Remuda Ranch Programs For Eating And Anxiety Disorders Reports Need For Increasing Awareness Of Eating Disorders In Males
As many as five to ten million males in the U.S. struggle quietly with an eating disorder because they're ashamed to admit they have the illness, reports Remuda Ranch Programs for Eating and Anxiety Disorders. Healthcare professionals, family members and close friends often are unaware of the high-risk behaviors in males that may signify an eating disorder. Therefore, effective intervention is often not available to the male population. "It is a reality that boys and men do have eating disorders and ignoring the problem may only allow it to get to a life threatening state, " said Sam Lample, therapist and assistant clinical director of ReddStone, A Remuda Program for Boys. "Early and proper diagnosis from healthcare providers could be a powerful force in preventing male eating disorders from becoming as common as they have become in females." ReddStone is an inpatient program that treats boys 17 and under who are struggling with anorexia, bulimia and binge-eating disorder. It follows the Remuda Model of Treatment that is based on a bio-psycho-social-spiritual framework.
Two new specialist teams will be set up to improve diagnosis, care and support for people with eating disorders in Wales, Health Minister Edwina Hart officially announced. The new teams - for North Wales and South Wales - will comprise of specialist clinicians and work closely with existing services such as GPs surgeries, social services, child and adolescent mental health services and community mental health teams. Additional funding has been allocated to deliver this plan. В 0.5 million will be available this year for the recruitment of additional staff and extra training. After that, В 1 million will be available every year to sustain and develop services. The plans, developed in consultation with health professionals and patients, will: - simplify access to specialist eating disorder services by providing a single point of entry and standardising criteria for referral to other services; - enhance joint working by staff and services to tailor support to individuals living with eating disorders;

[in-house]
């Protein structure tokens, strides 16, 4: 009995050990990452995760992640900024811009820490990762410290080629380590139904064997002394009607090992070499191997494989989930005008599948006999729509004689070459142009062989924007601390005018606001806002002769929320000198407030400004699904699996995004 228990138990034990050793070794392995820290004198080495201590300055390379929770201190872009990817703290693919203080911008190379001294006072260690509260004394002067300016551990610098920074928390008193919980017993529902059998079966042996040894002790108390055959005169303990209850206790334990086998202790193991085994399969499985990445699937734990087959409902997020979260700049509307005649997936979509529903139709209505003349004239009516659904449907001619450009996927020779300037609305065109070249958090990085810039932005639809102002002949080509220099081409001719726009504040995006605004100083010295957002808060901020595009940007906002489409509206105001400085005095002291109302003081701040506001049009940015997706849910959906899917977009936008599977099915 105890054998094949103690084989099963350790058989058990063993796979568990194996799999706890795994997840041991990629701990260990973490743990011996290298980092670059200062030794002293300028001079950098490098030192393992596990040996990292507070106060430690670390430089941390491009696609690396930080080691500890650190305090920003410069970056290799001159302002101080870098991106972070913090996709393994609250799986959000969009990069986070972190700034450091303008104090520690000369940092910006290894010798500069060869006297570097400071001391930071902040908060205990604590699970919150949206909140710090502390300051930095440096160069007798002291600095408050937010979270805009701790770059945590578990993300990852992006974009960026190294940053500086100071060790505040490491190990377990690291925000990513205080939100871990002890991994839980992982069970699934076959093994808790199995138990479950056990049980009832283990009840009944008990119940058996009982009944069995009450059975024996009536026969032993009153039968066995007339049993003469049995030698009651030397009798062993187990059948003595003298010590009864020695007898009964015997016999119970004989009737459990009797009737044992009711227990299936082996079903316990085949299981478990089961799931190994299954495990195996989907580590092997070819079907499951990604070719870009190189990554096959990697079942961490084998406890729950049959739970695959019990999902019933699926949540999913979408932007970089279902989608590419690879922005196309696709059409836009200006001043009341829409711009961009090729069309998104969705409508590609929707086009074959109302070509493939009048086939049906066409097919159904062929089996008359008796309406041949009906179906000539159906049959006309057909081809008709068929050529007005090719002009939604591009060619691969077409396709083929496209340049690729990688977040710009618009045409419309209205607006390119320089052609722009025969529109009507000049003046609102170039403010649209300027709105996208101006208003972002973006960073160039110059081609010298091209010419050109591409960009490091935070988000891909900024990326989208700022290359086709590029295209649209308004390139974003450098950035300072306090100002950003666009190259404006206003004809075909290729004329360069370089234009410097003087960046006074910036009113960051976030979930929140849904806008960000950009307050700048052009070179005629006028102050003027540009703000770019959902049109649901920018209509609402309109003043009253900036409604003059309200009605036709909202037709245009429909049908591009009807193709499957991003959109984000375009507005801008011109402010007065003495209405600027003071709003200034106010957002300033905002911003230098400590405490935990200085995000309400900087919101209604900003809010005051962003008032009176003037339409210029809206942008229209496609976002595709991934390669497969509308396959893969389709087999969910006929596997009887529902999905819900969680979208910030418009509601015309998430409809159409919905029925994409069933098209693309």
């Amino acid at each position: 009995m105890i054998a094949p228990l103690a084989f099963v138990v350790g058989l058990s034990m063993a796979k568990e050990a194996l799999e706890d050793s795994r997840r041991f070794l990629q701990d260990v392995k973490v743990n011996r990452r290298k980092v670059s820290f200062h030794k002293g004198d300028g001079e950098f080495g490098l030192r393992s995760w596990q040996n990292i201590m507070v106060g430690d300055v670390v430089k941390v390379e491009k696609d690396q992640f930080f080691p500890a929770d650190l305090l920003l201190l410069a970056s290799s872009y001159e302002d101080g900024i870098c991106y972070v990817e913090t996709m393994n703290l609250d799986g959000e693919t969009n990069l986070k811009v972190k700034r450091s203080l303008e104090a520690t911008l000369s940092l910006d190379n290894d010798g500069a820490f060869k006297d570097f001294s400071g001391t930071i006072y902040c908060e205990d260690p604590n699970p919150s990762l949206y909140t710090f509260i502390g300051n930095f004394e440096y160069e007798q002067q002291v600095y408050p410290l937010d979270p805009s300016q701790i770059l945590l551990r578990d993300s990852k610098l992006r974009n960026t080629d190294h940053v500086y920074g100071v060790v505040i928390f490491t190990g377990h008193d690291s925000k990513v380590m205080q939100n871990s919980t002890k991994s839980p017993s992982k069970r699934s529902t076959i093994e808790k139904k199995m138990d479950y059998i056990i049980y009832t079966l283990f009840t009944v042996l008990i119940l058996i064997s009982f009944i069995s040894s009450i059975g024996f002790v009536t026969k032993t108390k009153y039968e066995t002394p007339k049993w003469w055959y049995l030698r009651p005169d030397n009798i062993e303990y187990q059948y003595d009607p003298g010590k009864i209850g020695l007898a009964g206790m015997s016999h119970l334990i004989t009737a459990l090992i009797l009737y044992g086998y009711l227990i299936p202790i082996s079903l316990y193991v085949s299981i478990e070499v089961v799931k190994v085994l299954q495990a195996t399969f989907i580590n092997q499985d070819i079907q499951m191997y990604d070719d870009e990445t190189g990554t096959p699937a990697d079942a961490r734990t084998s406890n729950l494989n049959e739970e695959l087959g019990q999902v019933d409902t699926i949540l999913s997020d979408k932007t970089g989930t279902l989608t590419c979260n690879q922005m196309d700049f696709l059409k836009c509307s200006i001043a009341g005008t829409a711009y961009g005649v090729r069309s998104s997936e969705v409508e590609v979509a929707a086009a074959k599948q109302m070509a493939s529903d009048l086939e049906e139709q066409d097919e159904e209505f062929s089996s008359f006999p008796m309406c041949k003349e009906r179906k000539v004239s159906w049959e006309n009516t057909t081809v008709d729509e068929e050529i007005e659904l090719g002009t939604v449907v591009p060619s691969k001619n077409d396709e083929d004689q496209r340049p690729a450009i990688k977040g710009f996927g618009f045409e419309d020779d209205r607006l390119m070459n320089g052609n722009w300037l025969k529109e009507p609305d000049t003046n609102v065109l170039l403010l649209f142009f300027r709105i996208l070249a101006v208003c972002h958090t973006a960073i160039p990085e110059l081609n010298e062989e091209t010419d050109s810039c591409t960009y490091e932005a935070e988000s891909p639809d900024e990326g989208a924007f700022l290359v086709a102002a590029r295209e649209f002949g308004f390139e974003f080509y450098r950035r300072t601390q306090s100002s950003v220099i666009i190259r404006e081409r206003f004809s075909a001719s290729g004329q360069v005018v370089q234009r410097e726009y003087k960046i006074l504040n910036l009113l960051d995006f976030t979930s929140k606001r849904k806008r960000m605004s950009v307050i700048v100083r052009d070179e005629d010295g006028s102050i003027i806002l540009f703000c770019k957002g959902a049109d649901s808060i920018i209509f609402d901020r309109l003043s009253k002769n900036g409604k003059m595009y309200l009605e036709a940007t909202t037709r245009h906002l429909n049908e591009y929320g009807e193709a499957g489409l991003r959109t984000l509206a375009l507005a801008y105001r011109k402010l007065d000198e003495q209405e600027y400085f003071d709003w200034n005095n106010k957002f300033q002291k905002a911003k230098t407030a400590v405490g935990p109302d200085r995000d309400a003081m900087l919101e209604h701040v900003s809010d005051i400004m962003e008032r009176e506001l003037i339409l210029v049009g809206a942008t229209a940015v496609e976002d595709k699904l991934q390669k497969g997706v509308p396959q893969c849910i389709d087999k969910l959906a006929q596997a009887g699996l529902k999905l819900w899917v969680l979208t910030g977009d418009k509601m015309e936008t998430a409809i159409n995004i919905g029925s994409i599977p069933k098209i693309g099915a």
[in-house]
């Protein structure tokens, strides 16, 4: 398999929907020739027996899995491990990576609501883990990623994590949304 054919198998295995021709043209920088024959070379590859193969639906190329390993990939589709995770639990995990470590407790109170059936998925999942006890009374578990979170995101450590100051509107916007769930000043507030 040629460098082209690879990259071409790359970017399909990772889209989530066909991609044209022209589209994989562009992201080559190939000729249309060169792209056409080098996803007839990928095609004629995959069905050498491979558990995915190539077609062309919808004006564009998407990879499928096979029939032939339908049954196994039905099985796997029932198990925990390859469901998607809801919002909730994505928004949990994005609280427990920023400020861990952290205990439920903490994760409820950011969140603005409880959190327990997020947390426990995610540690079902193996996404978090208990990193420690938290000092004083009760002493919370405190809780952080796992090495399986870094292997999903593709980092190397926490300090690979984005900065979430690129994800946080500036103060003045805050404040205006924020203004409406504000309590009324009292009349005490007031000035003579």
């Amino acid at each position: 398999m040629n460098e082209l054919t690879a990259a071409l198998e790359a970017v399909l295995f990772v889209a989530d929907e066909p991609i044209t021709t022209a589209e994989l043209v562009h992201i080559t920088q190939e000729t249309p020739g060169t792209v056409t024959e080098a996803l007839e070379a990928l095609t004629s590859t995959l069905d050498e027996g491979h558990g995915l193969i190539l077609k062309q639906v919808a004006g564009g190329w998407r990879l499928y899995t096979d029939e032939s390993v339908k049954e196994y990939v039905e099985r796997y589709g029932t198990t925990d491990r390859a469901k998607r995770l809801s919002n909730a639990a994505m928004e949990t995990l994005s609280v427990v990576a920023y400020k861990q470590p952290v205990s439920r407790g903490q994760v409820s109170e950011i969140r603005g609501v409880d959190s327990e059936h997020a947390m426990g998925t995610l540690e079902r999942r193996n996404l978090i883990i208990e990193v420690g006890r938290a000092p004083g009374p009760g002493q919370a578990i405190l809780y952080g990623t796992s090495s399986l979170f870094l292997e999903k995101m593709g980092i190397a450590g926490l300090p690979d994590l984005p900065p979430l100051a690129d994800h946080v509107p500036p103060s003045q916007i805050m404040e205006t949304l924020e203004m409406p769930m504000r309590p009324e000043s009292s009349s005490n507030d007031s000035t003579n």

Sufferers of eating disorders have problems with certain mental tasks; this is the finding of a comprehensive overview of studies examining the link between cognitive deficits and eating disorders, published online in the Journal of Neuropsychology today, 22nd July 2009. Professor Konstantine Zakzanis from the University of Toronto carried out an analysis of 27 studies that investigated the thinking of 608 anorexia nervosa sufferers, and 14 studies of 347 bulimia nervosa patients to look for consistent patterns in cognitive deficits. Professor Zakzanis said: "Over the last 30 years, many psychological studies have tested people with anorexia or bulimia on tasks such as decision making, verbal memory and reaction times and have found that people with eating disorders perform worse than people who don't have an eating disorder. "In this overview we found consistent results that people with anorexia and bulimia have significant problems with some cognitive processes, and as sufferers' body mass decreased, the severity of their cognitive impairments increased.